Agus Aris Munandar, M.Hum
Professor, Department of Archaeology Faculty of Humanities, University of Indonesia

Traditional pottery making in some areas in Indonesia has taken place since prehistoric period, especially during the craftsmanship era, which lasted until the early centuries of the Common Era, as shown by archeological findings. This tradition continued until the historical period in which Hinduism and Buddhism developed in some Indonesian societies (eighth to tenth centuries CE). Furthermore, the increasing number of ritual activities related to Hinduism and Buddhism temples led to a significant increase in demand for terracotta-based pottery in various forms, such as jugs, crocks, cups, urns, and pots as well as in materials for statues, architectural parts (walls and roofs), and ornaments in the peaks of roofs. In the Indonesian Hinduism-Buddhism period, a variety of pottery forms could be found in sacred structures—for example, in the foundation of the buildings and in the yard of the temples for ceremonies related to worshiping gods, sacralization ceremonies, and ceremonies to begin building temples.

Traditional pottery making, which has been practiced for centuries, is done through either dry or wet processing. The dry processing is considered more effective than the wet processing in regard to time, work, and costs. The wet processing system is usually done by the craftsmen with more advanced equipment, like land-soaking tubs, mixers, and water-absorbent tools. Since the wet processing system is more reliant on specialized equipment, the focus here is more on dry processing.

Dry processing method is done through several steps as follows: 1) refining raw materials, 2) sifting out the refined materials, and 3) mixing the main raw materials (soil) with additional materials (soft sand or stony soil powder or other materials). The composition of the mixed raw materials depends on the craftsmen’s taste. With the materials properly mixed, water is added to the mixture. Good end-product results are reliant on a proper balance of mixed materials and water. With the mixture ready, the shaping processes begin.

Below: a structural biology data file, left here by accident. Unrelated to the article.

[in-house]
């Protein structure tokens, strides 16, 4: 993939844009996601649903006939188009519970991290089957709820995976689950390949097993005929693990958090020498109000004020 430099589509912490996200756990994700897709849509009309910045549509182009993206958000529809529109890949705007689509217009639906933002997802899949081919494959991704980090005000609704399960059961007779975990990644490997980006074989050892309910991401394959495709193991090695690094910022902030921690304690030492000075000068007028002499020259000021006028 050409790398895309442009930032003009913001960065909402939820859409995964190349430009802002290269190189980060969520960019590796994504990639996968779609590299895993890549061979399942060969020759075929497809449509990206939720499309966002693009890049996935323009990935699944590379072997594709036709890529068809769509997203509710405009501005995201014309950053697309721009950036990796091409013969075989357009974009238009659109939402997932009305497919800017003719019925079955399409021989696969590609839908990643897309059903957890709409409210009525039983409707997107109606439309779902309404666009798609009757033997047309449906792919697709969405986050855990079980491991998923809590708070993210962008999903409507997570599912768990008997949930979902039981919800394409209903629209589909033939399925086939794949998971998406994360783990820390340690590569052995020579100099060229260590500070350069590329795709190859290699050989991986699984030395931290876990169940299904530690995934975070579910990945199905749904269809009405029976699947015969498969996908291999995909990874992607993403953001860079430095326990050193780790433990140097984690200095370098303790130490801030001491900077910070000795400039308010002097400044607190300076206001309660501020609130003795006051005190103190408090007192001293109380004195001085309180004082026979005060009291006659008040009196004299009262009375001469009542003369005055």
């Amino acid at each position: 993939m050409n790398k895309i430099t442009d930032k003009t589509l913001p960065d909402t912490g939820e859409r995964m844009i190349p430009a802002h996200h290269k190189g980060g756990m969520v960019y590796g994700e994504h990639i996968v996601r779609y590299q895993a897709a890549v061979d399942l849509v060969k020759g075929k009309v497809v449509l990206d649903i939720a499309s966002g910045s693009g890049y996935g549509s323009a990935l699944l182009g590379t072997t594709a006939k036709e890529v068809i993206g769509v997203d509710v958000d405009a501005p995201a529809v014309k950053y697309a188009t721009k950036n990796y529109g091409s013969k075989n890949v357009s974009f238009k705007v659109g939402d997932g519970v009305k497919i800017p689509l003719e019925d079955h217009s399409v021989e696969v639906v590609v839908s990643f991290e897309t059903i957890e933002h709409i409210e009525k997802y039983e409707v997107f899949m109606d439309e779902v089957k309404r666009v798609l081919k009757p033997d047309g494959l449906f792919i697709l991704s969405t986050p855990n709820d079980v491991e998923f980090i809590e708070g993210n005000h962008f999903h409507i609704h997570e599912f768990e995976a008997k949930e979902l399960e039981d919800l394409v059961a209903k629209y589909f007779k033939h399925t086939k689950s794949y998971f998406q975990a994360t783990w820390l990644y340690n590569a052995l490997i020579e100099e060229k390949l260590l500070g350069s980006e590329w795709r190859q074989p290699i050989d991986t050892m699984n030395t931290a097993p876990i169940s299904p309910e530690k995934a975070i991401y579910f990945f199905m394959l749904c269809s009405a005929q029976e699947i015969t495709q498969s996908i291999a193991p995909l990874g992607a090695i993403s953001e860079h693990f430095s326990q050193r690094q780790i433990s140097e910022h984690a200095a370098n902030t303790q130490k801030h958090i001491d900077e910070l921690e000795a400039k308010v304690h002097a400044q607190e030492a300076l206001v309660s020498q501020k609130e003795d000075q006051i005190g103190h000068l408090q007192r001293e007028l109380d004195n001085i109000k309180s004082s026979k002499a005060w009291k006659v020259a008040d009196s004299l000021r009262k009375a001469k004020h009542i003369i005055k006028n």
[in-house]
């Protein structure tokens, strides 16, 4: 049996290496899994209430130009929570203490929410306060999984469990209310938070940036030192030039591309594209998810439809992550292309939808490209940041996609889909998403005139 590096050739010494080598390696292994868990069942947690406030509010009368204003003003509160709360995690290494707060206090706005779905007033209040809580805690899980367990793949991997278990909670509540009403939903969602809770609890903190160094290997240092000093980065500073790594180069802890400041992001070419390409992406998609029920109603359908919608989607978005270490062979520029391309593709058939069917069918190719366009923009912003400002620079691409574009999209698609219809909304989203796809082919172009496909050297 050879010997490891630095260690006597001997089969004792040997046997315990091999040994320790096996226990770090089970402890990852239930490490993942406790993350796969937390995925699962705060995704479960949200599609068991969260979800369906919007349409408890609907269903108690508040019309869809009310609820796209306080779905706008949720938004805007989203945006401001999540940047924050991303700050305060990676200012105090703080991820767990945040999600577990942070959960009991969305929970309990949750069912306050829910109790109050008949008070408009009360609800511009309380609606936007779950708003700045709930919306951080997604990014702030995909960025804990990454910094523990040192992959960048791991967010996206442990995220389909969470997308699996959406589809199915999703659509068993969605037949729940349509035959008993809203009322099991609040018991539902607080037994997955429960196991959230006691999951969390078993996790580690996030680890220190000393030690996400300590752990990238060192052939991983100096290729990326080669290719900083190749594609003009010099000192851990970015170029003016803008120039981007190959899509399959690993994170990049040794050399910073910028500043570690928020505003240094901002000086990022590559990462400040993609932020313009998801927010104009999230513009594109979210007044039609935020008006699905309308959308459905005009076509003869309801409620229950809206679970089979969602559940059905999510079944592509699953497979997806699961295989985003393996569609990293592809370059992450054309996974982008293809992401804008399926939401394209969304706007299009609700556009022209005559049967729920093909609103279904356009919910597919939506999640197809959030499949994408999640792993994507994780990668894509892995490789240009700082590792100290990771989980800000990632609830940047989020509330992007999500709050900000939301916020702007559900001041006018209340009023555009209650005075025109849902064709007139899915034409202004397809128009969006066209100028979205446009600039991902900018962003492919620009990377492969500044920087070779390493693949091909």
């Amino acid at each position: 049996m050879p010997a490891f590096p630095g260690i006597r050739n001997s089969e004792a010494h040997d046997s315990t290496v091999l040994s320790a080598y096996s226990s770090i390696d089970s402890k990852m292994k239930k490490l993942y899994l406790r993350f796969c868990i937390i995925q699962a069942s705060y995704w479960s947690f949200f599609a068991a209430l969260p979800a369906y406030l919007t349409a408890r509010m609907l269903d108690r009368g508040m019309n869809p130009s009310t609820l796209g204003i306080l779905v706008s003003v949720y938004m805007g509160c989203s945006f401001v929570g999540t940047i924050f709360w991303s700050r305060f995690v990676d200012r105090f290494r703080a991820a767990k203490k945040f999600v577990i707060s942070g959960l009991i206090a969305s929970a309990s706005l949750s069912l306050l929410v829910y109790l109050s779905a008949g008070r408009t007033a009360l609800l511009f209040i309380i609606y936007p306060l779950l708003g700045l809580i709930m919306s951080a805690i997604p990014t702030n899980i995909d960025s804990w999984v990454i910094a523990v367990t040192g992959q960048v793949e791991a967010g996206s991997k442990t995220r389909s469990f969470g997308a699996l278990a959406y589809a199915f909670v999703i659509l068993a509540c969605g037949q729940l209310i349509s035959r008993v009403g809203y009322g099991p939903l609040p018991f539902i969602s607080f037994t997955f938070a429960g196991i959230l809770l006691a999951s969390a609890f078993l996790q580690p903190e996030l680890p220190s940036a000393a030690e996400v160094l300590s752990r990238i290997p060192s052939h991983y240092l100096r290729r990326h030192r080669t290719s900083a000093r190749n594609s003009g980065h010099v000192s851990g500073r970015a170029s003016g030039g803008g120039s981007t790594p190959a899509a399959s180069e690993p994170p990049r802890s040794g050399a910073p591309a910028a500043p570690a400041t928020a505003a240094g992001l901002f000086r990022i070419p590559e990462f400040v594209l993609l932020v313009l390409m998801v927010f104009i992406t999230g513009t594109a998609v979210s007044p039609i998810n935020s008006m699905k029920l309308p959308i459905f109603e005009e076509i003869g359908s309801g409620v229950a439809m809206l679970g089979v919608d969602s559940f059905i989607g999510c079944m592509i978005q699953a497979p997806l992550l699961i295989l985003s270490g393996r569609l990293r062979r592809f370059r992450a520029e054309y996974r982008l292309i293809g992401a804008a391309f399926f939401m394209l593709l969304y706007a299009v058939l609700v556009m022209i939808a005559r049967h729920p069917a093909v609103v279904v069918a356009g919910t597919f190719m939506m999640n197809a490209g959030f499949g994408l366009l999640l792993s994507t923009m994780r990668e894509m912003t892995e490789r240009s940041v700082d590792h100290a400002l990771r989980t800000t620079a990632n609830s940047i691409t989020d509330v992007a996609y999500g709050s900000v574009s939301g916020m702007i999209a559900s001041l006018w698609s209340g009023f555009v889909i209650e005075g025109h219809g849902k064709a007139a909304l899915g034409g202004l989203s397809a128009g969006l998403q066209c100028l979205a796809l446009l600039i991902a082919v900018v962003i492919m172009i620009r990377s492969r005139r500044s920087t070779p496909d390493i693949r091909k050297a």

Some techniques of shaping the clay mixture include wheeling/throwing, casting, pinching, coiling as well as any mixture of these techniques. Generally, pottery craftsmen use wheeling/throwing techniques, although the related tools are quite simple. However, the pinching technique, which is a basic technique that is learned before other techniques, is preferred by craftsmen due to the soft hand-touches. Pottery shaping can be broken down into two broad steps—the early shaping stage (pottery body) and the decoration/ornaments making stage.

Once the clay is shaped as desired, it goes through a drying process, which can be done through exposure to either sun or wind. The pottery is considered dry when it does not have a lot of water inside; wet pottery goes through a firing process. Many traditional pottery craftsmen bake the pottery in an open space, such as a house yard or garden.

Baking pottery in the open area was also known in prehistoric times. Traditional pottery making in Indonesia is influenced by two big traditions of pottery making—Sahuynh-Kalanay and Bau-Melayu from 750 BCE to 1000 CE.1 The pottery of the early metal period in Indonesia was found in gravesites in Plawangan (Central Java), Gilimanuk (Bali), Anyer and Cipari (Western Java), and Melolo (Sumba Island).2 Today’s pottery baking techniques are considered advanced since they include the use of big baking fireplaces in enclosed areas.

Pottery making traditions have gone through a long history, and pottery is still used by the villagers in Indonesia for various needs, both secular and sacred.


1. W.G. Solheim, “Two Pottery Traditions of Late Time in Southeast Asia” in Historical Archaeological and Linguistic Studies on Southern China, SE Asia, and Hong Kong Region, ed. F. S. Drake (Hong Kong: Hong Kong University Press, 1967), 15-22
2. Santoso Soegondho, Tradisi Gerabah di Indonesia: Dari Masa Prasejarah Hingga Masa Kini. (Jakarta: Himpunan Keramik, Indonesia, 1995), 7.